Nucleotide DNA yields the kind of unique profile that can send someone to death row. It degrades in the presence of light or moisture. The lampshade was, quite obviously, very old. "And," Jacobson observes, "if there was anything New Orleans had in abundance, besides jazz and drive-by shootings, it was sunshine and humidity."

Bever said Bode would attempt, but not guarantee, to identify the mitochondrial DNA, for a fee of $5,000. "The report came back on 20 April 2007," Jacobson says. "It found a 100 per cent probability that the profile was human. Two human profiles were found, one major and one minor."

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The Cursed Ring Of Rudolph Valentino Very interesting...coincidences??

In the vault of a Los Angeles bank lies a silver ring set with a semiprecious stone. It is not a particularly pretty ring or even a very valuable one, and chances are that no one will ever dare to wear it again. The ring lies in the vault because it bears one of the most malignant curses in the history of the occult. Successive owners have suffered injury, misfortune, even death. And many people still believe it was this ring that sent Rudolph Valentino to a premature grave. Certainly, the violent incidents that have surrounded it over the years can hardly be shrugged off as mere coincidences.

Rudolph Valentino (May 6, 1895 – August 23, 1926) was an Italian actor, sex symbol, and early pop icon. Known as the "Latin Lover", he was one of the most popular stars of the 1920s, and one of the most recognized stars from the silent film era. He is best known for his work in The Sheik and The Four Horsemen of the Apocalypse.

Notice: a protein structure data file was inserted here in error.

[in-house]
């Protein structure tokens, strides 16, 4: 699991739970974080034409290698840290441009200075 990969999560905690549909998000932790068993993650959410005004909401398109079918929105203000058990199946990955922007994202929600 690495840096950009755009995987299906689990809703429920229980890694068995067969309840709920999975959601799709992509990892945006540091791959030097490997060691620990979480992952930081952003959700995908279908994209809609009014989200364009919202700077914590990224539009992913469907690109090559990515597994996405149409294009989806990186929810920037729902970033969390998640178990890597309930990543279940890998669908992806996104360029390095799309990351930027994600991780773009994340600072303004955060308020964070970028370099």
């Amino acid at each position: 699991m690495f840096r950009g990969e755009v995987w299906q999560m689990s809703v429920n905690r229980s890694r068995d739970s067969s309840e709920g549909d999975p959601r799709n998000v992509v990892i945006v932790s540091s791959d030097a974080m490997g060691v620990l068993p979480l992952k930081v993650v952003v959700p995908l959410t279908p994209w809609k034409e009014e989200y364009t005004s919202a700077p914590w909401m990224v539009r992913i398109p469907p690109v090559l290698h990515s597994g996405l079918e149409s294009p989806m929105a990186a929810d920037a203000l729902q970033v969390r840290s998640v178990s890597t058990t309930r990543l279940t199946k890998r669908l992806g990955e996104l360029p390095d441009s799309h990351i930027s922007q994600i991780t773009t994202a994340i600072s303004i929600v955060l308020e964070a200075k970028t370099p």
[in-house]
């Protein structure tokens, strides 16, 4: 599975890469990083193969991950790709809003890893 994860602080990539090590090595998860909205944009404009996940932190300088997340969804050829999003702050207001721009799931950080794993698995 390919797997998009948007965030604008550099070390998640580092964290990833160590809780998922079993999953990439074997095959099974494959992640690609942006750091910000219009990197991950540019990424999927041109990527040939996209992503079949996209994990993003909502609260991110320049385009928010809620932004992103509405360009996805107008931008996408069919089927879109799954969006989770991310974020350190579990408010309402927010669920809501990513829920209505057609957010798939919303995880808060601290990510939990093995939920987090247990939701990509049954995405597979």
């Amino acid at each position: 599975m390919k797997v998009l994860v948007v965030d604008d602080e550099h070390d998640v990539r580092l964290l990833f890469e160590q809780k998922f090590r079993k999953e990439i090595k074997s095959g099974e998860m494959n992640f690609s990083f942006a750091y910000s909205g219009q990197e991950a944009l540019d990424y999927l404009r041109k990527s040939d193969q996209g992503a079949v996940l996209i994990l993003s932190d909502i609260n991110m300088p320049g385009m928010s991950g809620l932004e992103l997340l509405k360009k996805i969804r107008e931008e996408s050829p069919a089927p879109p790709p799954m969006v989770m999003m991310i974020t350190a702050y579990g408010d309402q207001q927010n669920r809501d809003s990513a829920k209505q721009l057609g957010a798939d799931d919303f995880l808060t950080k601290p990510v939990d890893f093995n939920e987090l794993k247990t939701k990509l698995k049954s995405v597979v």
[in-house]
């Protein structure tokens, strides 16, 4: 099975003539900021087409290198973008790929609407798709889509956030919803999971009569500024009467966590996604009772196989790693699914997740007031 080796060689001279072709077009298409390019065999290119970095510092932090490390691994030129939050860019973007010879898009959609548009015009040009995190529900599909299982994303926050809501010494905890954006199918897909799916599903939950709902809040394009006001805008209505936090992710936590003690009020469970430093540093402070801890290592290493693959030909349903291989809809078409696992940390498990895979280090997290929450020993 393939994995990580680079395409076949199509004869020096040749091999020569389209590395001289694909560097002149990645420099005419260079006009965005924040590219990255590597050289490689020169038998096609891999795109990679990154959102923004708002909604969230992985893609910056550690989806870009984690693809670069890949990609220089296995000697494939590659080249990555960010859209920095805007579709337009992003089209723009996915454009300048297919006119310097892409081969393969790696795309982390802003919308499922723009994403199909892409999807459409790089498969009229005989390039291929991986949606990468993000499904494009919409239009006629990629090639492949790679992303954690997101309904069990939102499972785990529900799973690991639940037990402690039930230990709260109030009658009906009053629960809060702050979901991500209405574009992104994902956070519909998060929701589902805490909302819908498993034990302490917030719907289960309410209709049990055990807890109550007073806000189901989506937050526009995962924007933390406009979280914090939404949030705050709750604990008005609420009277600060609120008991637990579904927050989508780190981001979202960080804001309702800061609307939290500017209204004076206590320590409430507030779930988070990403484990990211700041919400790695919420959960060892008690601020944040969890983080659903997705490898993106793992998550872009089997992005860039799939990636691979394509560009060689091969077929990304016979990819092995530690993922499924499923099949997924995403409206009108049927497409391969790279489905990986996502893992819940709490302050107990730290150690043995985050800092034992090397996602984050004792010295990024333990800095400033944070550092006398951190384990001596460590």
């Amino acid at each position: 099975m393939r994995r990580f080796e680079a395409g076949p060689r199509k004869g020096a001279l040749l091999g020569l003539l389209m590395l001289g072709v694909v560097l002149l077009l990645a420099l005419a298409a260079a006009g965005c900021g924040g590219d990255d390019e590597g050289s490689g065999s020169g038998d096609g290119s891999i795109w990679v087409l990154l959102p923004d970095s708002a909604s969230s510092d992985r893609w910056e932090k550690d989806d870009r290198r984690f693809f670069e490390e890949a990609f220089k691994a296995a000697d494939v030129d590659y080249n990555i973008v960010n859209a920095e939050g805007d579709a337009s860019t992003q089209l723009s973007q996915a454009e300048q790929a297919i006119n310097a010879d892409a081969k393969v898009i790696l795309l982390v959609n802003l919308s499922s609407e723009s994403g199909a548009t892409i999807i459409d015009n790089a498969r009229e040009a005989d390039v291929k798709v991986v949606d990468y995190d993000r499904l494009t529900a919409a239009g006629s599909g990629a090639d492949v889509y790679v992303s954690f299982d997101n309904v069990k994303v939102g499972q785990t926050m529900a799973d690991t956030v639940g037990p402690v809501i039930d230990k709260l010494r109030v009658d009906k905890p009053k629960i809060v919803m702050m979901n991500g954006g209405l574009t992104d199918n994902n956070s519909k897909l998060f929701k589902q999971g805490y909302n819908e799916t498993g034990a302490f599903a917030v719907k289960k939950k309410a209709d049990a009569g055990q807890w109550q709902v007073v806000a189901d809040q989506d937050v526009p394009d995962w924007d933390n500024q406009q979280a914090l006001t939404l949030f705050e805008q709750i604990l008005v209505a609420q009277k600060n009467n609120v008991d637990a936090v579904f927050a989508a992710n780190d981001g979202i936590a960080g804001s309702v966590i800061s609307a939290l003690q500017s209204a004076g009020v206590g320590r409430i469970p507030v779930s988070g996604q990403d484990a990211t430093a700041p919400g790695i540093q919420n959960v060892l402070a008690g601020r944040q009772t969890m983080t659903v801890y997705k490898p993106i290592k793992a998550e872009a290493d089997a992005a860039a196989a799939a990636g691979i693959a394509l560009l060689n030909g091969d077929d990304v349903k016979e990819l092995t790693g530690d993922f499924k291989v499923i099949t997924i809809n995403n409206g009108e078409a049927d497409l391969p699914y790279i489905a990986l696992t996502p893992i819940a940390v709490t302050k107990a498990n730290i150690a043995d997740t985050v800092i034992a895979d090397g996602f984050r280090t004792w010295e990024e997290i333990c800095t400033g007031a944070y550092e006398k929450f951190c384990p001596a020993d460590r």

Valentino was born Rodolfo Alfonso Raffaello Piero Filiberto Guglielmi in Castellaneta, Italy, to a French mother, Marie Berthe Gabrielle Barbin (1856 - 1919), and Giovanni Antonio Giuseppe Fidele Guglielmi, a veterinarian who died of malaria, then widespread in Southern Italy, when Valentino was 11. He had an older brother, Alberto (1892-1981), a younger sister, Maria, and an older sister Beatrice who died in infancy.

As a child, Valentino was reportedly spoiled and troublesome. His mother coddled him while his father disapproved of his behavior. He did poorly in school, and was eventually enrolled in agricultural school where he received a degree. After living in Paris in 1912, he soon returned to Italy. Unable to secure employment, he departed for the United States in 1913. He was processed at Ellis Island at age 18 on December 23, 1913.